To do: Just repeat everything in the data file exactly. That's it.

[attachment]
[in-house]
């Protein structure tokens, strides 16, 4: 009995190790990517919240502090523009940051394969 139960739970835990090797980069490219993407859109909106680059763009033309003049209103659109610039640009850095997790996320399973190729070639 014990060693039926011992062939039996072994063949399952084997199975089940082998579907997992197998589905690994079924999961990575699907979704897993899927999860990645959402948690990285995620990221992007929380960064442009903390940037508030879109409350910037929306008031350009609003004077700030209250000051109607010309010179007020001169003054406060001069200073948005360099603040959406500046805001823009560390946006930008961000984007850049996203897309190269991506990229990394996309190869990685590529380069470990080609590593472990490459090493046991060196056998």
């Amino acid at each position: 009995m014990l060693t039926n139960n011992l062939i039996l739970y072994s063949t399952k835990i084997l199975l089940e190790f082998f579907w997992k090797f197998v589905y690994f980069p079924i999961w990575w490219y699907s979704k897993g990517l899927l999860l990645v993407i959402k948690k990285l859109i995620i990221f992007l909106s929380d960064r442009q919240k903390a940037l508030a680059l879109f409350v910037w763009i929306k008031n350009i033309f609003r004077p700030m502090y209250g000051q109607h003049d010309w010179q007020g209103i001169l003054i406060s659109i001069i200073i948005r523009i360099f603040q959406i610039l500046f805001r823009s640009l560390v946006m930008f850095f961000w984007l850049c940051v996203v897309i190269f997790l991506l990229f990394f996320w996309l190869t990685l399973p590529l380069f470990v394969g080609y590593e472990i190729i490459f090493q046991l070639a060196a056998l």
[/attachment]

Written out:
[in-house]
């Protein structure tokens, strides 16, 4: 009995190790990517919240502090523009940051394969 139960739970835990090797980069490219993407859109909106680059763009033309003049209103659109610039640009850095997790996320399973190729070639 014990060693039926011992062939039996072994063949399952084997199975089940082998579907997992197998589905690994079924999961990575699907979704897993899927999860990645959402948690990285995620990221992007929380960064442009903390940037508030879109409350910037929306008031350009609003004077700030209250000051109607010309010179007020001169003054406060001069200073948005360099603040959406500046805001823009560390946006930008961000984007850049996203897309190269991506990229990394996309190869990685590529380069470990080609590593472990490459090493046991060196056998």
């Amino acid at each position: 009995m014990l060693t039926n139960n011992l062939i039996l739970y072994s063949t399952k835990i084997l199975l089940e190790f082998f579907w997992k090797f197998v589905y690994f980069p079924i999961w990575w490219y699907s979704k897993g990517l899927l999860l990645v993407i959402k948690k990285l859109i995620i990221f992007l909106s929380d960064r442009q919240k903390a940037l508030a680059l879109f409350v910037w763009i929306k008031n350009i033309f609003r004077p700030m502090y209250g000051q109607h003049d010309w010179q007020g209103i001169l003054i406060s659109i001069i200073i948005r523009i360099f603040q959406i610039l500046f805001r823009s640009l560390v946006m930008f850095f961000w984007l850049c940051v996203v897309i190269f997790l991506l990229f990394f996320w996309l190869t990685l399973p590529l380069f470990v394969g080609y590593e472990i190729i490459f090493q046991l070639a060196a056998l």